Remembering that our main consideration is to avoid this disaster, let us briefly consider international relations in the world today, and start with America. The war, which began with Germany using weapons of unprecedented frightfulness against women and children, ended with the United States using a supreme weapon killing thousands at one blow.
Many persons in other countries now look on America with great suspicion, not only for the bomb but because they fear she will become imperialistic. Before the recent turn in our policy, I was sometimes not quite free from such fears myself.
Others might not fear Americans if they knew us as we know one another, honest and sober and neighbors. But in other countries they know that a sober nation can become drunk with victory. If Germany had not won a victory in 1870, what tragedy for the human race might have been averted!
We are still making bombs, and the bombs are making hate and suspicion. We are keeping secrets and secrets breed distrust. I do not say we should now turn the secret of the bomb loose in the world, but are we ardently seeking a world in which there will be no need for bombs or secrets; a world in which science and men will be free?
While we distrust Russia's secrecy and she distrusts ours, we walk together to certain doom.
The basic principles of the Acheson-Lilienthal Report are scientifically sound and technically ingenious, but as Mr. Baruch wisely said, it is a problem not of physics but of ethics. There has been too much emphasis on legalisms and procedure; it is easier to denature plutonium than it is to denature the evil spirit of man.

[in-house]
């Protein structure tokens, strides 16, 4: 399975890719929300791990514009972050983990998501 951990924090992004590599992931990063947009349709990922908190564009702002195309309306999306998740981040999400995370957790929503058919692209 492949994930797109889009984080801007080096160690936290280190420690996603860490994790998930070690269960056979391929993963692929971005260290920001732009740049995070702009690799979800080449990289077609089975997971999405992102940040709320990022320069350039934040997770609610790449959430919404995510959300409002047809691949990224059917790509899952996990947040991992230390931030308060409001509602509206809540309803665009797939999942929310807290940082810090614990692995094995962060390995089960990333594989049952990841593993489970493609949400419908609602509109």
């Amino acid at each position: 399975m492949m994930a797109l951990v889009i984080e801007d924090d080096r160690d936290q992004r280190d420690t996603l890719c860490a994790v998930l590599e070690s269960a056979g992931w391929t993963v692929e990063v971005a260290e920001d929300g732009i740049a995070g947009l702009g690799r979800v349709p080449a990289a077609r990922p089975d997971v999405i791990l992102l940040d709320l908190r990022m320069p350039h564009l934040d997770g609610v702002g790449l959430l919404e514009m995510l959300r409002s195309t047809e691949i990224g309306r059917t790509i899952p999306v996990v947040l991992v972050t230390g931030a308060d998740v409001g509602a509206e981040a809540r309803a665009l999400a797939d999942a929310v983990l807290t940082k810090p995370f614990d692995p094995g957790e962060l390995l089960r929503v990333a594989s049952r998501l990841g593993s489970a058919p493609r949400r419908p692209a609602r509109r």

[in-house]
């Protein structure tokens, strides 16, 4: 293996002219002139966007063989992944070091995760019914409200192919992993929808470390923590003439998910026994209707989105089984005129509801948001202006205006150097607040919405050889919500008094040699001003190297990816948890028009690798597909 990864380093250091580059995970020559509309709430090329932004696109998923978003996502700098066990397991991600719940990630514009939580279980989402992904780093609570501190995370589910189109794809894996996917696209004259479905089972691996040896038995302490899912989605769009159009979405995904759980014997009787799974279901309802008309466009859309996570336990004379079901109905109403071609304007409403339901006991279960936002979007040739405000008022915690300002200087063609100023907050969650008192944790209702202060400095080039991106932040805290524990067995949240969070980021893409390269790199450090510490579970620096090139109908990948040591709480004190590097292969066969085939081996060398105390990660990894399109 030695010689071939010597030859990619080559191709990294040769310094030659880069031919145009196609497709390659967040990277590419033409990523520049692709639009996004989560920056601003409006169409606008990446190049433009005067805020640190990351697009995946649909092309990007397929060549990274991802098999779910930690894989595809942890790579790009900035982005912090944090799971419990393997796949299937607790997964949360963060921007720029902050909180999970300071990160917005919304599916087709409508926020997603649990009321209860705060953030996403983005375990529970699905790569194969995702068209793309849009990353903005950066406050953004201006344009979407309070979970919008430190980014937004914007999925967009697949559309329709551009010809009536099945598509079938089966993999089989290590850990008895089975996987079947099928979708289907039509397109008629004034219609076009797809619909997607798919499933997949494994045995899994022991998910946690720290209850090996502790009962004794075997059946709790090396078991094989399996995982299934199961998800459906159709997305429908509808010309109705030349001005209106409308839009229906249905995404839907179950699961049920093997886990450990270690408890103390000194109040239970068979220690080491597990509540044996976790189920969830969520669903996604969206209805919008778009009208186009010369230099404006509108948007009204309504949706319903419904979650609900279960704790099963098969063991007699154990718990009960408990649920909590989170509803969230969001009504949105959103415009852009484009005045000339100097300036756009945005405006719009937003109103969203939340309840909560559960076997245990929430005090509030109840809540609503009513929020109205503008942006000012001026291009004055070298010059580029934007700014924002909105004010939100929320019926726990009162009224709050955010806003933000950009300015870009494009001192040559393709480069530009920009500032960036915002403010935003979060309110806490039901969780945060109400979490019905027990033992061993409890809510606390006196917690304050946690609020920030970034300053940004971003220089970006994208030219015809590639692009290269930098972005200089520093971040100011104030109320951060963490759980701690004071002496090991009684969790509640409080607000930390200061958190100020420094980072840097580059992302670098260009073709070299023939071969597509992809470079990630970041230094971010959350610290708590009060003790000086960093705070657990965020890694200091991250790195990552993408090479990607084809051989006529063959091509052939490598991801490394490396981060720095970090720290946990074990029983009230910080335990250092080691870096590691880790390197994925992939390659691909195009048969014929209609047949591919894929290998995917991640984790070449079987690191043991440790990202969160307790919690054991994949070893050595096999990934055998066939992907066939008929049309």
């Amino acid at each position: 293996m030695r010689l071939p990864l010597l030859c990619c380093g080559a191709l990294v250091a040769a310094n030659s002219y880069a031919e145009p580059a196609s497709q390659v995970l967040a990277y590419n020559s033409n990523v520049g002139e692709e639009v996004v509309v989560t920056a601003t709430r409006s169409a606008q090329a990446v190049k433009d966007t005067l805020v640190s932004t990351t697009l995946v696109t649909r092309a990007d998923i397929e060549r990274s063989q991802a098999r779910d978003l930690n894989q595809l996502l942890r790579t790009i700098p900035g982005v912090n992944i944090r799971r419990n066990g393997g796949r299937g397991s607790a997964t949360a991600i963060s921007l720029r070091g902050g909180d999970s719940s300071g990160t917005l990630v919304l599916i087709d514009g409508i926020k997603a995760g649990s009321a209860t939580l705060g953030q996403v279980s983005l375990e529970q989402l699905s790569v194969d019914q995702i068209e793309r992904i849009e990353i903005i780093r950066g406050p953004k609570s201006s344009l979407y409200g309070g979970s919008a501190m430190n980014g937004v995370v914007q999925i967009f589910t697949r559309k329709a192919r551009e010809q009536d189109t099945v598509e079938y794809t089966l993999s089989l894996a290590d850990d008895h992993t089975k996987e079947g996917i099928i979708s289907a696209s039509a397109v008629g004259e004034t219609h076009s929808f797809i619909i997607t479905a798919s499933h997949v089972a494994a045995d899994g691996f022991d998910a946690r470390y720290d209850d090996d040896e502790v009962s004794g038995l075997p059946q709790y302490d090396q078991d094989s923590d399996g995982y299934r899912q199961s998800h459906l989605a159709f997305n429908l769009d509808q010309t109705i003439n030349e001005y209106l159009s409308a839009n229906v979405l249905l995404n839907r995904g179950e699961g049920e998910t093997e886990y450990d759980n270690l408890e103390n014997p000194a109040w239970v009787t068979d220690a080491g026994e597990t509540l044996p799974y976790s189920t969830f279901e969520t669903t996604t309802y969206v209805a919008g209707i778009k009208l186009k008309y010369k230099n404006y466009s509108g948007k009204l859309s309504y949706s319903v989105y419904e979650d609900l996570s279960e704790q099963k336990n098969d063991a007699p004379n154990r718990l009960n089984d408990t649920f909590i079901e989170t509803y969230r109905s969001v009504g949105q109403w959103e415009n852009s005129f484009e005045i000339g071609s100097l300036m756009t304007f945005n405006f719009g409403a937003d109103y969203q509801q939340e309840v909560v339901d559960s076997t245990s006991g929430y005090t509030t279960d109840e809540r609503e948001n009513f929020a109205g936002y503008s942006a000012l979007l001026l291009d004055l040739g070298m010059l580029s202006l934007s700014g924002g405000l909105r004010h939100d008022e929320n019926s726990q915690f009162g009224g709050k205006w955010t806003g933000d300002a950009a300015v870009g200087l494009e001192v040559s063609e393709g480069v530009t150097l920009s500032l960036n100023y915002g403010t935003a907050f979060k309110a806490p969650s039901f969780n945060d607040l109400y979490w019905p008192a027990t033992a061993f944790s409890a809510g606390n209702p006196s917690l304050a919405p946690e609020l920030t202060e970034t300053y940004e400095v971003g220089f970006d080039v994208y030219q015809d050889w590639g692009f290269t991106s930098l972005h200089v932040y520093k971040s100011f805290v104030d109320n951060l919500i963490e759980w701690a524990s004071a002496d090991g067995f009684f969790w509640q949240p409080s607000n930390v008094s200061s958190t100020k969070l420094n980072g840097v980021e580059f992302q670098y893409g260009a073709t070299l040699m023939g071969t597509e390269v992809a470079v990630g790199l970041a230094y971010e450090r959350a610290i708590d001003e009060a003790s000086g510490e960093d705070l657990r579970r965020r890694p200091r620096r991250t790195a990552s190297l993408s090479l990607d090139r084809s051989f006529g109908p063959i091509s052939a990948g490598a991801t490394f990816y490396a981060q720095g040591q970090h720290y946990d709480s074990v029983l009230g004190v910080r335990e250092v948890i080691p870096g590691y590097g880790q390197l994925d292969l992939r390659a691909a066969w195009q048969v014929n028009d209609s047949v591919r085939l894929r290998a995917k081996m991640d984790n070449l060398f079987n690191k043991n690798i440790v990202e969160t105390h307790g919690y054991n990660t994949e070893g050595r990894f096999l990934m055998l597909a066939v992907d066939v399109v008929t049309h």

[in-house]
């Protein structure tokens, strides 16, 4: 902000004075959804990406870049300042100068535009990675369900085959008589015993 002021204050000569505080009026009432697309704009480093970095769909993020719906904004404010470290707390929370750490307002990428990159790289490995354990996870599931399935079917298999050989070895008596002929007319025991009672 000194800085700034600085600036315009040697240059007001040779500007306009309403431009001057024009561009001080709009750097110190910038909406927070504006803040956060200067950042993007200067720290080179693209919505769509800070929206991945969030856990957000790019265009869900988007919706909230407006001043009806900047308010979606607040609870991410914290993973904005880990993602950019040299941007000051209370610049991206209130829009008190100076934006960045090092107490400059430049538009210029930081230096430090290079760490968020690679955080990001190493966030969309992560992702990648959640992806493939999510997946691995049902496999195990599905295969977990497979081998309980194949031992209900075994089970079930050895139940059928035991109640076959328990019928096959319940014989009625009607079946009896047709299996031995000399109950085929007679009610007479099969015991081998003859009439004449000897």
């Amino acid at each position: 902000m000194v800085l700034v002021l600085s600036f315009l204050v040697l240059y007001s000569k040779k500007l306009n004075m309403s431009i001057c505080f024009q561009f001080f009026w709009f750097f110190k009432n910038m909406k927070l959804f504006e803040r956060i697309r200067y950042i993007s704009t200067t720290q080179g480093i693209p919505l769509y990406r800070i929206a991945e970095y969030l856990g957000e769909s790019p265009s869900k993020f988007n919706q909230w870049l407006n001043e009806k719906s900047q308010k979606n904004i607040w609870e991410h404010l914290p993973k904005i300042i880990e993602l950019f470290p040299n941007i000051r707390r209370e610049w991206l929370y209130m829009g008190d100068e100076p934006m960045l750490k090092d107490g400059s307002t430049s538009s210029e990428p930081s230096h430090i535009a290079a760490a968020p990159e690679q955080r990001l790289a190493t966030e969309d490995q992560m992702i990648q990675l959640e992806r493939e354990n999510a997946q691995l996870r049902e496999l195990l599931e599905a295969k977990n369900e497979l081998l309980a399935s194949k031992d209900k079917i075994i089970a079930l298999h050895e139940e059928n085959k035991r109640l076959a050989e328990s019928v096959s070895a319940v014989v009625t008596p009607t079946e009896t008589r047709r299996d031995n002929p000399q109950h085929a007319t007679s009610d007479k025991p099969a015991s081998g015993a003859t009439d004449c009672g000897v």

The United Nations is the only instrument we have to work with in our struggle to achieve something better. But we have used U.N., and U.N. form and procedure to outvote the Russians on some occasions when the Russians were right. Yes, I do not think it is possible for any nation to be right all the time or wrong all the time. In all negotiations, whether over Spain, Argentina, Palestine, food or atomic energy, so long as we rely on procedure and keep the threat of military power, we are attempting to use old methods in a world which is changing forever.
Restrictive measures will destroy the American free way of life
No one gainsays that the United Nations Organization at times gives great evidence of eventually justifying the desperate hope that millions have in it. But time is not given to us in solving the problems science and war have brought. Powerful forces in the political world are moving swiftly toward crisis. When we look back to the end of the war --- it seems ten years ago! Many leaders express well the need for world authority and an eventual world government, but actual planning and action to this end have been appallingly slow.
Private organizations anticipate the future, but government agencies seem to live in the past. In working away from nationalism toward a supra-nationalism, for example, it is obvious that the national spirit will survive longer in armies than anywhere else. This might be tempered in the United Nations military forces by mixing the various units together, but certainly not by keeping a Russian Unit in tack side-by-side with an intact American unit, with the usual inter-unit competition added to the national spirit of the soldiers in this world enforcement army. But, if the military staffs of the U.N. are working out concrete proposals along these lines for a true internationally minded force, I have yet to read of it.
Similarly, we are plagued in the present world councils over the question of representation. It does not seem fair to some, for example, that each small Latin-American nation should have a vote while much larger nations are also limited to one vote. On the other hand, representation on a population basis may seem unfair to the highly developed states, because surely great masses of ignorant, backward peoples should not carry as much voice in the complicated technology of our world as those with greater experience.